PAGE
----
We, the depressed, tend to think we are weak. We are incapable. We are sad. But the truth is we are incredibly strong. Depression is like wearing a 50-pound invisible emotional weight on your shoulders every day, and your body never seems to adapt to it. It is a struggle every single day. And you keep hoping it will just go away, but the longer it stays, the more discouraged and tired you get. It is fighting with your mind every day to feel worthy, to feel lovable, to have faith, to feel okay. The fact that we get up and go to work, socialize, go grocery shopping, smile, go to church, or sometimes even just brush our teeth means we are strong. 



To a normal person, we look weak. To a healthy person, we may look like we're needy, attention-seeking, and irrational, but for us, even being around you in the first place is a victory. And I hope that you keep that in mind. When someone you know is being anti-social, irrational, emotional, or is putting on a smiling face when it doesn't seem quite real, these people are depressed, and they need love and support. They do not need pity. They need someone to know they're struggling and support and love them.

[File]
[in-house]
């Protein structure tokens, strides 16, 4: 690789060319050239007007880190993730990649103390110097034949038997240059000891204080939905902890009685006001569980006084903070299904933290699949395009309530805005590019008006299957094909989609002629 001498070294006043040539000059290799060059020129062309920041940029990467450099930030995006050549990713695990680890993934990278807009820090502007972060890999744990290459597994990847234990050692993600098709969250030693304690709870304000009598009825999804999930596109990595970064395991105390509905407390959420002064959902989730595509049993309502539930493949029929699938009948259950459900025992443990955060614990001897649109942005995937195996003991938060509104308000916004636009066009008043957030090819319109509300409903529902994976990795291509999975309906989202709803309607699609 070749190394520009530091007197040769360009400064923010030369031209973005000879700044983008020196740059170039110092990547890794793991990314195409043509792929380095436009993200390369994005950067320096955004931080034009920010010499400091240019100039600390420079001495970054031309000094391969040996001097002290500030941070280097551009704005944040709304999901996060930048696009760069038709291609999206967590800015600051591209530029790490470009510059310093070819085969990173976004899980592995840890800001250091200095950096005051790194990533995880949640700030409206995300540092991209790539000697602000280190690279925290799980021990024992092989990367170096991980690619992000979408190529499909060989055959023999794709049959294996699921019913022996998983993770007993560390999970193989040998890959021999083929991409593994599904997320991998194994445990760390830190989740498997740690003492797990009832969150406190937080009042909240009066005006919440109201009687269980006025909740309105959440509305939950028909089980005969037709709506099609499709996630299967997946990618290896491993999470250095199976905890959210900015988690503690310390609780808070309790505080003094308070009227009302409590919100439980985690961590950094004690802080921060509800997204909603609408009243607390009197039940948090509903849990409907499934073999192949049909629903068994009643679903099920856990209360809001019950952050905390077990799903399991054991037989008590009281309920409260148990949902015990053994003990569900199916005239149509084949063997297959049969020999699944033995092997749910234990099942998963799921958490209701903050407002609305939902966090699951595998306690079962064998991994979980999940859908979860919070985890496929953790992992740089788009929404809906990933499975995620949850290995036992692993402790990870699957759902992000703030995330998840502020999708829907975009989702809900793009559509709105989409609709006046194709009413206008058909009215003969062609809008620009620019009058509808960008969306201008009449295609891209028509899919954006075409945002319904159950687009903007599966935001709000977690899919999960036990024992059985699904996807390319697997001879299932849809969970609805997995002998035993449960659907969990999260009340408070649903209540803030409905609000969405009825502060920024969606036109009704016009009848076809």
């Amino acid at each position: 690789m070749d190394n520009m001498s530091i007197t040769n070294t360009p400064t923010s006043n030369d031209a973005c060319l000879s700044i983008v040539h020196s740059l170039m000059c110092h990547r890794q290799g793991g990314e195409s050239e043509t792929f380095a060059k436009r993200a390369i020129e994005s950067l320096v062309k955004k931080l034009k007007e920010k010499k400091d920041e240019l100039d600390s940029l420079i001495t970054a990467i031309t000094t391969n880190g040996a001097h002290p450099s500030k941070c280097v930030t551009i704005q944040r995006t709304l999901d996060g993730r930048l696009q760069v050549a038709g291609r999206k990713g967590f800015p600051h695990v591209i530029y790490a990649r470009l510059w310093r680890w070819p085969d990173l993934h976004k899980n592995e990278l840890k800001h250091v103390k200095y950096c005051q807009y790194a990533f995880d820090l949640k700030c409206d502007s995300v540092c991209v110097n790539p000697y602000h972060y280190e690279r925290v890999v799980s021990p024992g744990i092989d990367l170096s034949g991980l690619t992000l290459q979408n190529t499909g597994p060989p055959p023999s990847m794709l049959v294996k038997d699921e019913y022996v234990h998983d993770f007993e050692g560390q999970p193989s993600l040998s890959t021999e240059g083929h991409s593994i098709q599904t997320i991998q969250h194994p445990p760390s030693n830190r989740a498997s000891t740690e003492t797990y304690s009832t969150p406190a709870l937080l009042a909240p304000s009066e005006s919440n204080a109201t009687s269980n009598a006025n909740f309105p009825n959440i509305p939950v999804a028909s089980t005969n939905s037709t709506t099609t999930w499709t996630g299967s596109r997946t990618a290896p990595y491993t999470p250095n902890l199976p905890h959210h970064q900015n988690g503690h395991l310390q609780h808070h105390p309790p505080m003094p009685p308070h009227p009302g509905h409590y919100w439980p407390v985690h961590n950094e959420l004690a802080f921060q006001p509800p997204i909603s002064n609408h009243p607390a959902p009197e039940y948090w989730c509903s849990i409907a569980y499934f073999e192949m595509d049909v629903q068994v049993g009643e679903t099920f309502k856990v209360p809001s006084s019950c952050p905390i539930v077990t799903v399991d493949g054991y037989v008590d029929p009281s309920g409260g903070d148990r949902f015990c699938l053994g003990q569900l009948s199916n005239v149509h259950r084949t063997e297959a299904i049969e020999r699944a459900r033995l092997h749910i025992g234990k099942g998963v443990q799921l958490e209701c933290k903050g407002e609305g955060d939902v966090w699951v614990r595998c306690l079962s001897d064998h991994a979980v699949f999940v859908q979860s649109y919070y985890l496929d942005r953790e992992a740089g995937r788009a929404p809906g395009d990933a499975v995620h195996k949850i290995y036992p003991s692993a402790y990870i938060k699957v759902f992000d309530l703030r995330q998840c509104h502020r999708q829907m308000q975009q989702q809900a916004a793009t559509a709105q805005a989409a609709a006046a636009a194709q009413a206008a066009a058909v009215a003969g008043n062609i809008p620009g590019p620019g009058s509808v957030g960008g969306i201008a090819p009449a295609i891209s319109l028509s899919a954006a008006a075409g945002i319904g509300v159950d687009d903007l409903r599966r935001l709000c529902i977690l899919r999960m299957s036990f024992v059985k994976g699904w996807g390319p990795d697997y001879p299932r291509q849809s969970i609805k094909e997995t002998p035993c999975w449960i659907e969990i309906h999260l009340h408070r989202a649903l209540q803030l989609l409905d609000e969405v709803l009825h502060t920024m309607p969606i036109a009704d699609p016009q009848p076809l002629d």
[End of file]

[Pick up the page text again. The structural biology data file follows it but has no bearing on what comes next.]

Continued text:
It really is true that everyone you meet is fighting a hard battle, and I can't tell you how many times I've been embarrassed by my own actions in handling certain situations. I pride myself in being logical and independent, so, oh, I hate it when I get irrational and feel like a burden. As much as I try to keep control of my situation and my emotions, I don't have much control. And sometimes I have to work hard to forgive myself for behaving a certain way, and I can only hope that others forgive me as well.

Why I'm speaking out

It's honestly absurd how many people struggle with depression and it's also absurd how many people don't understand it despite that factincluding some of the people dealing with it! In order to face depression, you have to understand how it affects you so you can fight it. You also have to understand how it works so you don't feel guilty for some of the things you do that are perfectly normal. Of course, we should always be trying our best to be our best, but when your best doesn't measure up to someone else's best, it's not your fault. When you are depressed, you are carrying a heavy load.

Let's open our eyes. Let's learn about this very common and debilitating illness. Let's validate others. Let's help.

18 comments: